A, Cardiologists. The estimates vary from 30:1 to 154:1 across states. B, Endocrinologists. The estimates vary from 37:1 to 667:1 across states. C, Nephrologists. The estimates vary from 46:1 to 2000:1 across states. Density maps of the number of incident diabetes cases per specialist were created using Microsoft Excel with Bing software (GeoNames, HERE, MSFT).
Customize your JAMA Network experience by selecting one or more topics from the list below.
Patel RB, Al Rifai M, McEvoy JW, Vaduganathan M. Implications of Specialist Density for Diabetes Care in the United States. JAMA Cardiol. 2019;4(11):1174–1175. doi:10.1001/jamacardio.2019.3796
For the first time, antihyperglycemic therapies are available to modify cardiovascular disease courses in type 2 diabetes . Two therapeutic classes (sodium-glucose cotransporter inhibitors and glucagon-like peptide-1 receptor agonists) are now recognized to be associated with multisystem health and reductions in cardiovascular and kidney outcomes. Despite the ongoing expansion of the evidentiary base supporting their use and the broadening of regulatory labels of select sodium-glucose cotransporter inhibitors and glucagon-like peptide-1 receptor agonists, their prescription has been largely restricted to primary care physicians and endocrinologists.1,2 Primary care physicians treat approximately 90% of individuals with type 2 diabetes nationally.3 However, high-risk patients with type 2 diabetes commonly encounter various internal medicine specialists because of high rates of comorbidities and clinical events.4 We therefore characterized the distribution of internal medicine specialists in the United States who may be able to provide care for the growing population with diabetes.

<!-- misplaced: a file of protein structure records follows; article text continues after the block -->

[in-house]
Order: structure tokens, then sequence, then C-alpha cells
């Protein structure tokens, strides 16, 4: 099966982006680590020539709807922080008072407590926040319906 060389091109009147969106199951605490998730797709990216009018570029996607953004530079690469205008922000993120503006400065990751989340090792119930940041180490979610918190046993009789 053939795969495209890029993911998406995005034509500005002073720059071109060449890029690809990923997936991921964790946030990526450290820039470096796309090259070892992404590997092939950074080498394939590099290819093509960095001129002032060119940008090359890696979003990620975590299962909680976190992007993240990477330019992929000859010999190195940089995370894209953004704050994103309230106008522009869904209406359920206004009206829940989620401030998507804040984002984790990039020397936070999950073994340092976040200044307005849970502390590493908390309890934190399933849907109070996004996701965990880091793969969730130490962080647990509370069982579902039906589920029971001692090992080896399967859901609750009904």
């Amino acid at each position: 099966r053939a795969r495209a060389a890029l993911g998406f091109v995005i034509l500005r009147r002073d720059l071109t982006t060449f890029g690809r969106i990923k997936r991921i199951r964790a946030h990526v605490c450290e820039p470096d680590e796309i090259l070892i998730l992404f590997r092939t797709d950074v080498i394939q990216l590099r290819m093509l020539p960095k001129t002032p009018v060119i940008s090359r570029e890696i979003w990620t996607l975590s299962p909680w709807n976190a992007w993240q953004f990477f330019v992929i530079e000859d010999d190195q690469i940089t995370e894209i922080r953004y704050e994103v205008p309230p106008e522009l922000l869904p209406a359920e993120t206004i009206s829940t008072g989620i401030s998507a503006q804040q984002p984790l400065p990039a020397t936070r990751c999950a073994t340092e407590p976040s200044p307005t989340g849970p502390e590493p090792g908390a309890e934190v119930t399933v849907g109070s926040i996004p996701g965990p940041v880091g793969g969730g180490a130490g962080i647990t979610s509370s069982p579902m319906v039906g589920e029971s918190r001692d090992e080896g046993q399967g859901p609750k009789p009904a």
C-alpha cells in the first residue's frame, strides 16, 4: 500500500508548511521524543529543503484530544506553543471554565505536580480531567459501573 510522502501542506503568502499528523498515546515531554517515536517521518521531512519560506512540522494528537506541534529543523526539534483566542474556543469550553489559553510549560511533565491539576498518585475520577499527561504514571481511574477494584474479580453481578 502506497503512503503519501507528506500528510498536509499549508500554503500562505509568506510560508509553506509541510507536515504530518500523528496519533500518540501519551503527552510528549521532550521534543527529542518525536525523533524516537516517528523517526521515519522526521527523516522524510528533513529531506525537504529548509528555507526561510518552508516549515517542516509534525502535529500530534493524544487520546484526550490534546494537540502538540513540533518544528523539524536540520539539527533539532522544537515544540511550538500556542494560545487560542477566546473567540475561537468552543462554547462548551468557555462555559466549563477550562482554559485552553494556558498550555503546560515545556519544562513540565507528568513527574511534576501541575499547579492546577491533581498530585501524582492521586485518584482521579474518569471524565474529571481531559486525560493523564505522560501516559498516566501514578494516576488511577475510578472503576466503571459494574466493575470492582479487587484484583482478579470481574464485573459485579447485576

We queried state-specific diabetes prevalence and incidence among adults in 2016 using the US Centers for Disease Control and Prevention US Diabetes Surveillance System.5 We determined the number of practicing endocrinologists, cardiologists, and nephrologists in each US state using 2016 Centers for Medicare and Medicaid Services physician and other supplier public files.6 We then estimated the relative density of incident diabetes cases per specialist in each state. This study evaluating publicly available, deidentified data was exempt from institutional review board approval and consent was waived.
In 2016, cardiologists were the highest represented specialists (n = 22 848), followed by endocrinologists (n = 7793), and nephrologists (n = 7504). In 2016, 1.9 million US adults received a new diabetes diagnosis and the age-adjusted prevalence of diabetes ranged from 6.2% (Colorado) to 13.7% (Puerto Rico). Across the United States, we estimate that there were 81 incident diabetes cases per cardiologist, ranging from 30:1 (Washington, DC) to 154:1 (Alaska). By contrast, we observed a larger per-specialist case volume and wider distribution for endocrinologists (overall, 238:1; range, 37:1 [Washington, DC] to 667:1 [Wyoming]) and nephrologists (overall, 248:1; range, 46:1 [Washington, DC. to 2000:1 [Vermont]; Figure).
Cardiologists appear well positioned to participate in diabetes care given their numbers and distribution relative to diabetes cases. The burden of diabetes nationally appears to be outpacing access to endocrinologists in the United States, especially in certain states. Thus, broader multispecialty engagement in diabetes care may improve overall access, increase opportunities to optimize care, and potentially lessen disparities in care provision.